Here is the skinny on why fat doesn’t make you fat. Recent studies show that it is the type of fat we eat that can affect our health and weight. “Good” fats, such as monounsaturated and polyunsaturated – the kind found in avocados — have heart-healthy benefits. They lower our risk of heart disease, prevent or even reverse diabetes, and reduce/prevent inflammation. In addition to avocados, “good-fat-foods” include olives, olive oil, nuts, seeds, and fatty fish.
On the other hand, saturated fat and trans-fat (the worse kind!) can increase our risk of stroke and high blood pressure. “Bad-fat-foods” include red meat, cheese, ice cream, and processed foods made with partially hydrogenated oil (trans-fat).
So if it’s not fat that’s making us fat, what is? The latest study published in JAMA Internal Medicine shows that the culprit is sugar. What’s even worse is when food companies remove fat to make a “fat-free” product, they typically add sugar! Sugar has been identified as a risk factor for cardiovascular disease, diabetes, obesity and many other chronic diseases, according to the JAMA report. So don’t be afraid of healthy fats!
Incorporated into our meals, healthy fat from sources such as nuts, legumes, seeds, olive oil, avocados and olives help us feel satisfied after eating.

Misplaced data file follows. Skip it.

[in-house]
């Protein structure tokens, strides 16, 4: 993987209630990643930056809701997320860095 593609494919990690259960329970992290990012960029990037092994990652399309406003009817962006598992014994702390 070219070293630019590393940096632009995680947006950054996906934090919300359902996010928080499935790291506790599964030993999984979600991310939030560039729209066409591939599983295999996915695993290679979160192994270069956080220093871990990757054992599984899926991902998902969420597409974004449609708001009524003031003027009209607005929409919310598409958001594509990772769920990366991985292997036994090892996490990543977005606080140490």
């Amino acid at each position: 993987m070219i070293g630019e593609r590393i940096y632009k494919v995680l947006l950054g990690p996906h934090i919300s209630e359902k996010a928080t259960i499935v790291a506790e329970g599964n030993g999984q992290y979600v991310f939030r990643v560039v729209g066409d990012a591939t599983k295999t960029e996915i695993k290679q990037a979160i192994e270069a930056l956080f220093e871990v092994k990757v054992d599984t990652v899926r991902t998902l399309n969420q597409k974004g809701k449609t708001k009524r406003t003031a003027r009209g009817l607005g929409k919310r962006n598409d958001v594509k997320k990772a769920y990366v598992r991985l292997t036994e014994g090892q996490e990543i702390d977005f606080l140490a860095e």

- We are less likely to crave sugar when we eat healthy fats on a regular basis.
- Fat helps our bodies absorb vitamins from our foods, such as A, D, E and K. It also helps us have healthy skin, nails and hair.
- Remember, it is the type of fat that matters. You want to avoid saturated fat and trans-fat (see my May newsletter) as they can raise LDL cholesterol and cause plaque build-up in our arteries (a leading cause of heart attack and stroke). You want to increase foods rich in Omega-3 fats which help reduce inflammation and support a healthy heart, blood pressure and joints.
- Avoid saturated fat found in meat and dairy products. Trans-fats are mostly found in processed foods such as cookies, chips, doughnuts, fried foods, etc.
- Consume healthy fats and Omega-3 fats by eating salmon, sardines, flax seeds, and in moderation, almonds, walnuts, olive oil, olives, and this month’s SuperFood, avocados!
- Contrary to what food manufacturers would like you to believe, low-fat and non-fat processed foods really aren’t any healthier; when food manufacturers take out fat they typically add sugar and/or other unhealthy ingredients or chemicals to help the food taste better.
- The American Heart Association recommends that 18 to 28 percent of the calories we eat come from healthy fat. But of course, that’s hard to calculate, so I recommend you think like Dr. Hu, Professor of Nutrition and Epidemiology at the Harvard School of Public Health, who says: “I just make sure that the fats I eat come from healthy food sources—like olive oils, fish, legumes, nuts, and other plant-based foods. If you do that, then there’s no need to count.”